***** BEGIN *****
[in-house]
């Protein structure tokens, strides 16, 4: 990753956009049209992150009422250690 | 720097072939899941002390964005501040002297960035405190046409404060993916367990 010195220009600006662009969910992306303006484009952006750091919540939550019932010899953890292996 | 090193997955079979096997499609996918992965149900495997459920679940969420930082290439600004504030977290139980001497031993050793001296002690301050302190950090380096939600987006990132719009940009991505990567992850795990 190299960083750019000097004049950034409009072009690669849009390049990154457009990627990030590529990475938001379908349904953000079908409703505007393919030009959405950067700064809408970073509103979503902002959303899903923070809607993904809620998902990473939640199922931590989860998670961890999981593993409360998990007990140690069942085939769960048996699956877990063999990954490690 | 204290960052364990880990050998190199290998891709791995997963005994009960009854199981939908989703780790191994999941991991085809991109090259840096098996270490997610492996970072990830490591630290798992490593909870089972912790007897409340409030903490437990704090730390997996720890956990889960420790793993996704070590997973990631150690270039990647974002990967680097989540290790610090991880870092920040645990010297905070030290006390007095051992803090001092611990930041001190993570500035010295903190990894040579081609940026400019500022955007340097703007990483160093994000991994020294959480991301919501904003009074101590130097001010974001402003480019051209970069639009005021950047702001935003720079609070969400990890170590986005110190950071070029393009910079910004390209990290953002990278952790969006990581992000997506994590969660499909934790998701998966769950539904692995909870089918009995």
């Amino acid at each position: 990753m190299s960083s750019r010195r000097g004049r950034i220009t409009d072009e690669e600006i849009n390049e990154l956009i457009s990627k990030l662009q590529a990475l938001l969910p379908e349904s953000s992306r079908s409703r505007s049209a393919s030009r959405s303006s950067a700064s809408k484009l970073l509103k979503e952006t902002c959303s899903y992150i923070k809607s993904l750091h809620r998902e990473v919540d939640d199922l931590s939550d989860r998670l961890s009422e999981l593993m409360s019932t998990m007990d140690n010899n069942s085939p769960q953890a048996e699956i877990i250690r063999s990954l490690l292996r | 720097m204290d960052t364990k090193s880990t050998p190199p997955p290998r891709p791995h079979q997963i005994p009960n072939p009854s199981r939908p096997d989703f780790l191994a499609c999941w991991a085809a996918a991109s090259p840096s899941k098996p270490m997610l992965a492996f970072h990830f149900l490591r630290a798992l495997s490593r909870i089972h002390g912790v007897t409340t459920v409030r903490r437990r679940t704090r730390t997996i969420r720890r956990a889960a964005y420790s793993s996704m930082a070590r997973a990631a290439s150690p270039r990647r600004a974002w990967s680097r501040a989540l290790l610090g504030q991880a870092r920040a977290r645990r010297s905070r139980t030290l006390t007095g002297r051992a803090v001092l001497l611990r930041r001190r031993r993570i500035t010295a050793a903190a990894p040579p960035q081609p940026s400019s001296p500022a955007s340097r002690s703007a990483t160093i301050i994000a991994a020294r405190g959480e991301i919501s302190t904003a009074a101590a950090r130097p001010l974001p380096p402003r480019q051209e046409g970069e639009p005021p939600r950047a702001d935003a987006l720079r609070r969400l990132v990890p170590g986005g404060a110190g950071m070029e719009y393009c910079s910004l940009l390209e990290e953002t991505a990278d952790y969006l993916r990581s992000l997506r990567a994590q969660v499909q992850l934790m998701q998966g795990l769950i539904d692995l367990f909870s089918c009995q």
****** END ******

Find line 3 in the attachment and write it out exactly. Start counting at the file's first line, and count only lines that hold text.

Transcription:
């Amino acid at each position: 990753m190299s960083s750019r010195r000097g004049r950034i220009t409009d072009e690669e600006i849009n390049e990154l956009i457009s990627k990030l662009q590529a990475l938001l969910p379908e349904s953000s992306r079908s409703r505007s049209a393919s030009r959405s303006s950067a700064s809408k484009l970073l509103k979503e952006t902002c959303s899903y992150i923070k809607s993904l750091h809620r998902e990473v919540d939640d199922l931590s939550d989860r998670l961890s009422e999981l593993m409360s019932t998990m007990d140690n010899n069942s085939p769960q953890a048996e699956i877990i250690r063999s990954l490690l292996r | 720097m204290d960052t364990k090193s880990t050998p190199p997955p290998r891709p791995h079979q997963i005994p009960n072939p009854s199981r939908p096997d989703f780790l191994a499609c999941w991991a085809a996918a991109s090259p840096s899941k098996p270490m997610l992965a492996f970072h990830f149900l490591r630290a798992l495997s490593r909870i089972h002390g912790v007897t409340t459920v409030r903490r437990r679940t704090r730390t997996i969420r720890r956990a889960a964005y420790s793993s996704m930082a070590r997973a990631a290439s150690p270039r990647r600004a974002w990967s680097r501040a989540l290790l610090g504030q991880a870092r920040a977290r645990r010297s905070r139980t030290l006390t007095g002297r051992a803090v001092l001497l611990r930041r001190r031993r993570i500035t010295a050793a903190a990894p040579p960035q081609p940026s400019s001296p500022a955007s340097r002690s703007a990483t160093i301050i994000a991994a020294r405190g959480e991301i919501s302190t904003a009074a101590a950090r130097p001010l974001p380096p402003r480019q051209e046409g970069e639009p005021p939600r950047a702001d935003a987006l720079r609070r969400l990132v990890p170590g986005g404060a110190g950071m070029e719009y393009c910079s910004l940009l390209e990290e953002t991505a990278d952790y969006l993916r990581s992000l997506r990567a994590q969660v499909q992850l934790m998701q998966g795990l769950i539904d692995l367990f909870s089918c009995q």